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Publication numberUS4280557 A
Publication typeGrant
Application numberUS 06/093,505
Publication dateJul 28, 1981
Filing dateNov 13, 1979
Priority dateNov 13, 1979
Publication number06093505, 093505, US 4280557 A, US 4280557A, US-A-4280557, US4280557 A, US4280557A
InventorsAlbert G. Bodine
Original AssigneeBodine Albert G
Export CitationBiBTeX, EndNote, RefMan
External Links: USPTO, USPTO Assignment, Espacenet
Sonic apparatus for cleaning wells, pipe structures and the like
US 4280557 A
Abstract
An oscillator for generating sonic energy in a rotary progression vibration mode about a longitudinal axis, i.e., having quadrature related lateral vibration components, is lowered into a tube or pipe member, which may comprise an oil well casing. Attached to the housing of the oscillator so as to receive vibratory energy therefrom is a hollow stem member which is suspended from the oscillator housing within the pipe member at a position therealong proximate to apertures in the wall thereof to be cleaned. The stem member is vibrated at a sonic frequency by the sonic energy generated by the oscillator in a gyratory vibration mode having lateral quadrature related vibration components. The stem member and oscillator are spaced from the wall of the tube member, there being liquid in this space, with the stem member acting as a transmitter of sonic energy in the liquid. The vibratory energy causes successive pressure and vacuum regions to form in the liquid with a cyclical rotating force pattern which rotates around the inside of the tube or casing member in the nature of a rotating scraper. The rotary sonic vibration of the liquid dislodges and sweeps the dirt away from regions in and around the apertures of the casing member, which dirt may be taken into the interior of the stem member.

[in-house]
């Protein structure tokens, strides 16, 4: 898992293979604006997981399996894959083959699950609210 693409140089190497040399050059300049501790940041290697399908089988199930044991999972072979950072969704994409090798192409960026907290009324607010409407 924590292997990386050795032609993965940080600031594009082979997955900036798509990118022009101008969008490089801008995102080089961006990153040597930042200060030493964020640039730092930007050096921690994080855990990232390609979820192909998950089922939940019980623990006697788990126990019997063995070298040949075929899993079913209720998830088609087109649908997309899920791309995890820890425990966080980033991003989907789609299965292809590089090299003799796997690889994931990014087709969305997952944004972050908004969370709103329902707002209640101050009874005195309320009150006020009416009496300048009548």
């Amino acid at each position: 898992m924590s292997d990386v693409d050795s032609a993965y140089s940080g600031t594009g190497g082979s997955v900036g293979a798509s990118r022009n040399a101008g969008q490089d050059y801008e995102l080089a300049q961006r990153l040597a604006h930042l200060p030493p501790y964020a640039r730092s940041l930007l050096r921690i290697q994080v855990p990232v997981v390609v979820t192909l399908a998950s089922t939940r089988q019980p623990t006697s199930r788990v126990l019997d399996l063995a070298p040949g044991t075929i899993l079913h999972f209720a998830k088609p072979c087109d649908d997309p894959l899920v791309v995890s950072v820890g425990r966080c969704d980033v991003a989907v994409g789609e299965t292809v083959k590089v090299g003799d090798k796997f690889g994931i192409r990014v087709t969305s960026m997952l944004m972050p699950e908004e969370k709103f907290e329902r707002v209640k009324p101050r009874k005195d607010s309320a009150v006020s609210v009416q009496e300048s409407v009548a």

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Claims(8)
I claim:
1. Apparatus for cleaning an extended number of apertured portions of the lower regions of an oil well casing sunk in the ground, said casing having a liquid therein comprising
a sonic oscillator,